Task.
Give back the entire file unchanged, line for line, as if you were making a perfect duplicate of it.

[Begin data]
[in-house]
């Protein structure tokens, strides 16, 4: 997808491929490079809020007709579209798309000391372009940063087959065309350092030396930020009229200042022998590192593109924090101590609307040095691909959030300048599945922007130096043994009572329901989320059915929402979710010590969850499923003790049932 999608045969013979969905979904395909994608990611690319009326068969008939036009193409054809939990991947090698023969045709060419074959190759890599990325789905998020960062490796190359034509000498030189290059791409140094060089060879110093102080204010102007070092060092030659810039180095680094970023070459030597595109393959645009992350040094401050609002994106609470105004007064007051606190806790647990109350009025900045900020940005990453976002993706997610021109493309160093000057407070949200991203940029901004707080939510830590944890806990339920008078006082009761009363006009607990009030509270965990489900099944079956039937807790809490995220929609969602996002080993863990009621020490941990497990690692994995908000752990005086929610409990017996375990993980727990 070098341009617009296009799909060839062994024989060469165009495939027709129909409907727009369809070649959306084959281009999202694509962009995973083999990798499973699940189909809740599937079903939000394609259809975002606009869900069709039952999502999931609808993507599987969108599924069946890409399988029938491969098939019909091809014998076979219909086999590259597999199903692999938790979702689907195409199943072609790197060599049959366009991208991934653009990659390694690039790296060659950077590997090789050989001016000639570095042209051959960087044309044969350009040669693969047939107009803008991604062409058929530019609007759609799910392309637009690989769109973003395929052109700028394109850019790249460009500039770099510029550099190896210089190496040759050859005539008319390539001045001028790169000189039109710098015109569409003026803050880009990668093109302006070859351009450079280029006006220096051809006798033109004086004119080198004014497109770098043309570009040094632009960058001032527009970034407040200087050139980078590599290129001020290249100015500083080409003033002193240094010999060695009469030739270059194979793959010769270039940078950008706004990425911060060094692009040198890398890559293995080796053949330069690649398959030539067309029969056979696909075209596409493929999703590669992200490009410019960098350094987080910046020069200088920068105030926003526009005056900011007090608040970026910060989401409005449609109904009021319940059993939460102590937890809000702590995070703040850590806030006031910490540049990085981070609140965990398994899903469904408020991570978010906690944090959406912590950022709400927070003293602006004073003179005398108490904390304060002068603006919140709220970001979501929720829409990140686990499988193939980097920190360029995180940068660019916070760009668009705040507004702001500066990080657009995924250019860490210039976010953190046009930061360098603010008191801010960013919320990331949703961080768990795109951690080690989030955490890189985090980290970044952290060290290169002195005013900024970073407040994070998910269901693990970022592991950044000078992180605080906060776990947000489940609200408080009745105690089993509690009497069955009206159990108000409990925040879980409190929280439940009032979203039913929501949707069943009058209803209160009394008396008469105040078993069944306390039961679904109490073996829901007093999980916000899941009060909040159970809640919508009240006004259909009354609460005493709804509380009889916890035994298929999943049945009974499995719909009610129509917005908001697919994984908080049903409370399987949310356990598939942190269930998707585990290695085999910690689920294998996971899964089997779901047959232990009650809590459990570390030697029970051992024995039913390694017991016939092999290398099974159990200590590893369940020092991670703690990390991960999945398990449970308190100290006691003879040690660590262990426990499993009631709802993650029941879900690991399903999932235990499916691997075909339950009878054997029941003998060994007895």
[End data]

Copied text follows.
[in-house]
């Protein structure tokens, strides 16, 4: 997808491929490079809020007709579209798309000391372009940063087959065309350092030396930020009229200042022998590192593109924090101590609307040095691909959030300048599945922007130096043994009572329901989320059915929402979710010590969850499923003790049932 999608045969013979969905979904395909994608990611690319009326068969008939036009193409054809939990991947090698023969045709060419074959190759890599990325789905998020960062490796190359034509000498030189290059791409140094060089060879110093102080204010102007070092060092030659810039180095680094970023070459030597595109393959645009992350040094401050609002994106609470105004007064007051606190806790647990109350009025900045900020940005990453976002993706997610021109493309160093000057407070949200991203940029901004707080939510830590944890806990339920008078006082009761009363006009607990009030509270965990489900099944079956039937807790809490995220929609969602996002080993863990009621020490941990497990690692994995908000752990005086929610409990017996375990993980727990 070098341009617009296009799909060839062994024989060469165009495939027709129909409907727009369809070649959306084959281009999202694509962009995973083999990798499973699940189909809740599937079903939000394609259809975002606009869900069709039952999502999931609808993507599987969108599924069946890409399988029938491969098939019909091809014998076979219909086999590259597999199903692999938790979702689907195409199943072609790197060599049959366009991208991934653009990659390694690039790296060659950077590997090789050989001016000639570095042209051959960087044309044969350009040669693969047939107009803008991604062409058929530019609007759609799910392309637009690989769109973003395929052109700028394109850019790249460009500039770099510029550099190896210089190496040759050859005539008319390539001045001028790169000189039109710098015109569409003026803050880009990668093109302006070859351009450079280029006006220096051809006798033109004086004119080198004014497109770098043309570009040094632009960058001032527009970034407040200087050139980078590599290129001020290249100015500083080409003033002193240094010999060695009469030739270059194979793959010769270039940078950008706004990425911060060094692009040198890398890559293995080796053949330069690649398959030539067309029969056979696909075209596409493929999703590669992200490009410019960098350094987080910046020069200088920068105030926003526009005056900011007090608040970026910060989401409005449609109904009021319940059993939460102590937890809000702590995070703040850590806030006031910490540049990085981070609140965990398994899903469904408020991570978010906690944090959406912590950022709400927070003293602006004073003179005398108490904390304060002068603006919140709220970001979501929720829409990140686990499988193939980097920190360029995180940068660019916070760009668009705040507004702001500066990080657009995924250019860490210039976010953190046009930061360098603010008191801010960013919320990331949703961080768990795109951690080690989030955490890189985090980290970044952290060290290169002195005013900024970073407040994070998910269901693990970022592991950044000078992180605080906060776990947000489940609200408080009745105690089993509690009497069955009206159990108000409990925040879980409190929280439940009032979203039913929501949707069943009058209803209160009394008396008469105040078993069944306390039961679904109490073996829901007093999980916000899941009060909040159970809640919508009240006004259909009354609460005493709804509380009889916890035994298929999943049945009974499995719909009610129509917005908001697919994984908080049903409370399987949310356990598939942190269930998707585990290695085999910690689920294998996971899964089997779901047959232990009650809590459990570390030697029970051992024995039913390694017991016939092999290398099974159990200590590893369940020092991670703690990390991960999945398990449970308190100290006691003879040690660590262990426990499993009631709802993650029941879900690991399903999932235990499916691997075909339950009878054997029941003998060994007895």